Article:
7.  Select "Self-only"

 

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Level 1

Excess contribution to HSA

I believe there is an error in the 2019 version of TurboTax.  I got the same message, but my husband and I are over 55. We have individual HSA accounts. We should be able to contribute $3500 each ($7000 family) plus an extra $1000 each since we are over 55.  Our total contribution was $6600 but TurboTax was telling us we needed to withdraw ~$4500!!  And the totals did include the employer contribution!

Employee Tax Expert

Excess contribution to HSA

Be sure to only enter amounts in the box for "any contributions you made" if they are in addition to the employer contributions from W2 box 12 coded "W".  Be sure when you answer the questions for taxpayer and spouse that you each only made contributions to "your own individual HSAs" and they are each "self-only".  

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Level 1

Excess contribution to HSA

Thanks! I had imported the W-2s and then typed in the contributions so I had doubled the contributions. This was not immediately obvious until I went back through.

New Member

Excess contribution to HSA

My HSA is set up where excess is auto rolled over every year but turbo tax won't let me file it keeps going back to the form showing I have an excess and need to withdraw it.  Frustrating.  What am I missing?

Employee Tax Expert

Excess contribution to HSA

I am sorry for the size of this reply, but I believe that you are misunderstanding what is happening.

 

HSA are persistent financial vehicles, in that money that is unspent at the end of the year is carried forward to the subsequent year. In this case, we don't use the word "excess" because that word has a specific (negative) meaning.

 

An "excess contribution" is when you contribute more money to your HSA than your annual HSA contribution limit. When TurboTax tells you that you have an excess contribution, this is what it means. It does not refer to how much you took out of the HSA nor how much you have in the HSA at any given time.

 

You can withdraw this excess without penalty if you tell TurboTax "yes, I will withdraw the excess" and you contact your HSA custodian BEFORE APRIL 15TH to request of "withdrawal of excess contributions" (use this exact phrase).

 

If your excess contributions came through your employer (whether contributed by your employer or by you using payroll deduction), the HSA custodian will send you a check for the amount to be withdrawn. TurboTax will automatically report this amount as "Other Income" on Schedule 1 (1040).

 

Having said all this, it is possible to accidentally indicate to TurboTax that you had an excess contribution when maybe you didn't. Please read the following situations to see if any of them appliy to you.

 

One of the purposes of the HSA interview is to determine your annual HSA contribution limit.

 

As you probably know, the maximum limits in 2019 are:

  • $3,500 - individual with self-coverage
  • $7,000 - individual with family coverage
  • If the HSA owner is 55 or older, then you add $1,000 to these amounts.

 

However, these limits assume that you were in an HSA all year. If you left the HSA during the year or started Medicare or had one of a number of change events, then the limit is reduced.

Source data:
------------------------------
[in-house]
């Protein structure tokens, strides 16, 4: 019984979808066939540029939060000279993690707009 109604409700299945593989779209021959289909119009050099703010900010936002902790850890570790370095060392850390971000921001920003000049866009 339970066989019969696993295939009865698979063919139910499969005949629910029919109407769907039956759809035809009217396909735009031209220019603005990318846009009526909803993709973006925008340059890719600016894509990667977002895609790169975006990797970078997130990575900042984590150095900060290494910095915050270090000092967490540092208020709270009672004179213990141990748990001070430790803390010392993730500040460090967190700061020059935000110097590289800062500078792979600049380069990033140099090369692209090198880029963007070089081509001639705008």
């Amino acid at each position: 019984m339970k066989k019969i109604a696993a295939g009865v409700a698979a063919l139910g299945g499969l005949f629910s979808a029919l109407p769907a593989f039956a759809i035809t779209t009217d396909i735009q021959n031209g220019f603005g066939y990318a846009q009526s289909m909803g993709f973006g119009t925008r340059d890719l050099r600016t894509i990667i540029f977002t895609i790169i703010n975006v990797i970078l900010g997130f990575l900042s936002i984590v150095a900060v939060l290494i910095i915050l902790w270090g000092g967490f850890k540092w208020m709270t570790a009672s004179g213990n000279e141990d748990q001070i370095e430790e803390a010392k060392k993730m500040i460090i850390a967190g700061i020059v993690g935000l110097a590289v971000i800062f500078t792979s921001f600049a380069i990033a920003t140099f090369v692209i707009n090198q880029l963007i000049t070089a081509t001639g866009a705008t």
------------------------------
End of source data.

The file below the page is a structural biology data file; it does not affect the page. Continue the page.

There are several major culprits for excess contributions (other than just actually contributing more than the limit).

 

First, if you did not complete the HSA interview - that is, go all the way until you are returned to the "Your Tax Breaks" page - the limit still might be set to zero, causes a misleading excess contribution message.

 

There are questions all the way to the end of the interview that affect the annual contribution limit.

 

Second, it is not unusual for taxpayers to accidentally duplicate their contributions by mistakenly entering what they perceive to be "their" contributions into the second line on the "Let's enter your HSA contributions" screen.

 

Normally, any employee who made contributions to his/her HSA through a payroll deduction plan has the contributions included in the amount with code "W" in box 12 on the W-2. This is on the first line on this screen (above). Don't enter the code W amount anywhere on the return other than on the W-2 page.

 

Third, if you weren't in HDHP coverage all 12 months, then the annual contribution limit is reduced on a per month ratio. NOTE, this means that you have to indicate when and under what type of HDHP plan you had. Be sure to answer the questions on the screen entitled "Was [name] covered by a High Deductible Health Plan in 2019?"

 

Fourth, if you had a carryover of excess contributions from 2018, then this carryover is applied to 2019 as a personal contribution, which could cause an excess condition in 2019 as well. But note: if you had an excess contribution in 2018 but cured it by withdrawing the excess in early 2018, then do NOT report an "overfunding" on your 2018 return.

 

Fifth, the Family limit ($7,000) is for the aggregate of contributions by both taxpayers, even if both taxpayers have their own HSAs. That is, one taxpayer can’t contribute $7,000 to his/her HSA and the other contribute $3,500 to the other HSA – the $7,000  limit applies to the aggregate of all HSA contributions credited to the family (in this case, the excess contributions would be $3,500).